I think everybody is really going to respond to both of them behind the camera, but especially Tyler Posey given how far he has come with the show, so fans are definitely pumped for that.
My production designer, Tom, came up to me while we were on set — I hired him for Let the Right One In — and he showed me a picture of one of the sets, and he said, “Finally, a director using the angle this set was meant for,” and it was a shot from Tyler’s episode. He’s got a director’s eye.
In terms of books, movies, and even television, was there anything that particularly influenced the tone and style of season 6?
I feel like our style has definitely been set for a while, with kind of a comic book-ish style show, and horror and thrills are definitely within our look and feel. I know that we wanted to go a little bit — because we’re getting into the Ghost Riders — we wanted to have a little classic Western feel to it. We looked at a lot of different images of Western-style costumes and things like that. The Dark Tower series was an influence. I’m a huge Western fan myself, so The Magnificent Seven is one of my favorite movies. One of the fun things about Teen Wolf is we get to explore all these different genres. We wanted people riding around on horses, which is definitely different for Teen Wolf.
We’ve seen a lot of the Ghost Riders so far, but what else can you tell us about this Nazi werewolf that’s sort of been looming in the background since the end of season 5?
He is played by Pete Ploszek, who is a phenomenal guy who really dove into the role. When he comes out with a German accent, it’s a lot of fun. I think he has fun playing the bad guy. It’s great when you have an actor who surprises you because you start writing more for them. We still have yet to shoot scenes for episode 10 with him, and we put in a bunch of stuff [for him] to do. We’re really excited about Pete.
The role of Tamora Monroe, a new teacher at the school, was also just cast. What can you tell us about her?
I can tell you nothing about her [laughs]. What I can tell you is that Sibo [Mlambo] is great. [Tamora is] both an antagonist and a sympathetic character. Quite sympathetic, actually. I really like her because you very much understand where she’s coming from. That’s about all I can spoil about her.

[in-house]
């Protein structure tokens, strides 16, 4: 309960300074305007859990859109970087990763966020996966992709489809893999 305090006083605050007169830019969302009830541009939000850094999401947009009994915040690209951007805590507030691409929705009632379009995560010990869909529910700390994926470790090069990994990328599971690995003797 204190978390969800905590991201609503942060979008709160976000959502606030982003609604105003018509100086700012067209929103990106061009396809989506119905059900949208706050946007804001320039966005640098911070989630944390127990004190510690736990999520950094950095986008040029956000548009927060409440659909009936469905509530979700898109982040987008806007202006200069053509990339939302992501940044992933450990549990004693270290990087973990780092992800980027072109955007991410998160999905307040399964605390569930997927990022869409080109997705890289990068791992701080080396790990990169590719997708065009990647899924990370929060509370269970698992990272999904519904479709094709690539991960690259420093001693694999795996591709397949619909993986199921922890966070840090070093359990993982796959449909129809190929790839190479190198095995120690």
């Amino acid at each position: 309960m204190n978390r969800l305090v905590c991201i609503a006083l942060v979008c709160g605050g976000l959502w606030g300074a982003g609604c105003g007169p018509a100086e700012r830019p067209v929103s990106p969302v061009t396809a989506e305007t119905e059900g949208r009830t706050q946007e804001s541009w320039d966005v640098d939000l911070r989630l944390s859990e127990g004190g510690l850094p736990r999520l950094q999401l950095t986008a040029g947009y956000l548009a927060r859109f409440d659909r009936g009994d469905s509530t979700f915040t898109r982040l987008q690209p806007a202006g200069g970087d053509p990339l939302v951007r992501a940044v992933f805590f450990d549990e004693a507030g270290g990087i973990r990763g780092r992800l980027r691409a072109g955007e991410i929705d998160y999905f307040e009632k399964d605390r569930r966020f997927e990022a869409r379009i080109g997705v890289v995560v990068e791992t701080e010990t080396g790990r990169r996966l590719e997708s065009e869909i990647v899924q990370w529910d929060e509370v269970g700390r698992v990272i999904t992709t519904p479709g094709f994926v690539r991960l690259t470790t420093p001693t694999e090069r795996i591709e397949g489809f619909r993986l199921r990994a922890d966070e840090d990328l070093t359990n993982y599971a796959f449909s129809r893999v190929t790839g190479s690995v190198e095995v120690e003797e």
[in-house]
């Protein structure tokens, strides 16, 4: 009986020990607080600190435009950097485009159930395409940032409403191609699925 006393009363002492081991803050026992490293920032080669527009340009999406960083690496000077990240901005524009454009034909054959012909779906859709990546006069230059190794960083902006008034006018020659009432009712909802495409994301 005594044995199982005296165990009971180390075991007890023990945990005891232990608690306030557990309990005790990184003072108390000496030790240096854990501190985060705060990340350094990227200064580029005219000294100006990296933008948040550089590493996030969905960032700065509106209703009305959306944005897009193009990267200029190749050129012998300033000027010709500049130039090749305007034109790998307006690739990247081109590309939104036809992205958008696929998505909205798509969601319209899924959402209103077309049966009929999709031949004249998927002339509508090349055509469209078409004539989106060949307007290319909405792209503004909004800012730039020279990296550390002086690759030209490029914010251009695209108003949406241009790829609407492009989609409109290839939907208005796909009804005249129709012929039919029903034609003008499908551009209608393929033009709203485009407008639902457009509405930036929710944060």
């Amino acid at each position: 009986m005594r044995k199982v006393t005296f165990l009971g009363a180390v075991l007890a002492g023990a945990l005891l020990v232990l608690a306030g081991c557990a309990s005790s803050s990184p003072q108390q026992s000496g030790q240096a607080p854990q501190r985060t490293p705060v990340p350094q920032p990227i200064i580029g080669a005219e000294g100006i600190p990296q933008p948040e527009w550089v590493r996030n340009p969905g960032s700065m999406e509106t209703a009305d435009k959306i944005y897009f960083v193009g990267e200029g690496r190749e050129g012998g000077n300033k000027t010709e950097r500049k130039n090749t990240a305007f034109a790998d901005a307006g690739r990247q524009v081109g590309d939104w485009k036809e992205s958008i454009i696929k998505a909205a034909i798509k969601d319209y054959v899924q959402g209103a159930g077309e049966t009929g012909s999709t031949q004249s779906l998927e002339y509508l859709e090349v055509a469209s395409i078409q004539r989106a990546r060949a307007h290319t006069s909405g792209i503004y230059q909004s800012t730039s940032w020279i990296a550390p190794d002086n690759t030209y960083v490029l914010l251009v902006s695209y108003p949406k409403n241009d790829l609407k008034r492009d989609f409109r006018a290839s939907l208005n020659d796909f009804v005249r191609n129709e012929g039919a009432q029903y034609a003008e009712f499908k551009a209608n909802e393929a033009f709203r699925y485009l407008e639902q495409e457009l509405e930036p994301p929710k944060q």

What can you tease us in terms of possible cameos or returning characters in season 6?
I can tell you that I’ve reached out to more than one person, and I’m still hopeful that we’ll get one or two back in there. But I really can’t confirm anything. I wish I could. The issue is sometimes the schedule and sometimes it’s money, but we’ll see what happens.
As a final question, what can you tell us about your upcoming projects, both Let the Right One In, and MTV’s upcoming War of the Worlds, which I was really excited about when it was announced.
[For] Let the Right One In, I can say it’s not a reboot or a remake. It’s a very international story. It was inspired quite a bit by the book, to be honest, so it was only when I read the book where I thought, “Okay, I can see this as a TV series.” The book has a lot of layers to the characters that you don’t see in the movies, either the American one or the Swedish one. So I’m excited about it. We’re shooting the pilot right now with a pretty amazing cast, and two kids, Ben Wadsworth and Kristine Froseth, who are freaking amazing. And I’m really excited for people to see it, and hopefully we get picked up to series, and I can continue to tell these strange stories.
War of the Worlds is another project I’m really excited about because it keeps me at MTV, partially, who are very much my home and my great support. That’s with a writer named Andrew Cochran, who told me about doing this project, War of the Worlds, and doing a modernized update of it. He had a really interesting way into the story. I can tell you it’s not going to be a huge space epic like Independence Day, but more like an on the ground POV, a from-the-ground story about people fighting back against an alien invasion. It’s a very Michael Crichton kind of thriller, which is a new way into the story. So it’s not quite the war story of something like Battlestar or Falling Skies. And that’s all I can tell you about that!
‘Teen Wolf’ season 6 premieres Tuesday, November 15 at 9:00 p.m. ET ahead of the series debut of ‘Sweet/Vicious‘